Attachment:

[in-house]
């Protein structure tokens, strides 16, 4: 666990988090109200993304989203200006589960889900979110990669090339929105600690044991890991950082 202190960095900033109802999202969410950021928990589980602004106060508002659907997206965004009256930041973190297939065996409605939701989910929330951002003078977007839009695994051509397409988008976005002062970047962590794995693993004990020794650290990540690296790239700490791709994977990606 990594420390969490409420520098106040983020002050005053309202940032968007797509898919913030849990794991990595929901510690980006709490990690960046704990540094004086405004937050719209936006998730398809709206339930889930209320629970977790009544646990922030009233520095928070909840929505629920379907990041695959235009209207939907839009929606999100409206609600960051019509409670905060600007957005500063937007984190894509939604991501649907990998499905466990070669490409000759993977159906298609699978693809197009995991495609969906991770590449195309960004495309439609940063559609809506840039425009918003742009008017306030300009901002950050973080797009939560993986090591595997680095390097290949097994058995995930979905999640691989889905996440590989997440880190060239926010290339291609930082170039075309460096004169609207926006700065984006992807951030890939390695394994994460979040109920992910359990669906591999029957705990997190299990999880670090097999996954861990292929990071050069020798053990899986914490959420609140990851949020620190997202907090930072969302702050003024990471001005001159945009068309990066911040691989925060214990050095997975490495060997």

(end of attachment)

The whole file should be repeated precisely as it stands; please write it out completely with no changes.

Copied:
[in-house]
């Protein structure tokens, strides 16, 4: 666990988090109200993304989203200006589960889900979110990669090339929105600690044991890991950082 202190960095900033109802999202969410950021928990589980602004106060508002659907997206965004009256930041973190297939065996409605939701989910929330951002003078977007839009695994051509397409988008976005002062970047962590794995693993004990020794650290990540690296790239700490791709994977990606 990594420390969490409420520098106040983020002050005053309202940032968007797509898919913030849990794991990595929901510690980006709490990690960046704990540094004086405004937050719209936006998730398809709206339930889930209320629970977790009544646990922030009233520095928070909840929505629920379907990041695959235009209207939907839009929606999100409206609600960051019509409670905060600007957005500063937007984190894509939604991501649907990998499905466990070669490409000759993977159906298609699978693809197009995991495609969906991770590449195309960004495309439609940063559609809506840039425009918003742009008017306030300009901002950050973080797009939560993986090591595997680095390097290949097994058995995930979905999640691989889905996440590989997440880190060239926010290339291609930082170039075309460096004169609207926006700065984006992807951030890939390695394994994460979040109920992910359990669906591999029957705990997190299990999880670090097999996954861990292929990071050069020798053990899986914490959420609140990851949020620190997202907090930072969302702050003024990471001005001159945009068309990066911040691989925060214990050095997975490495060997």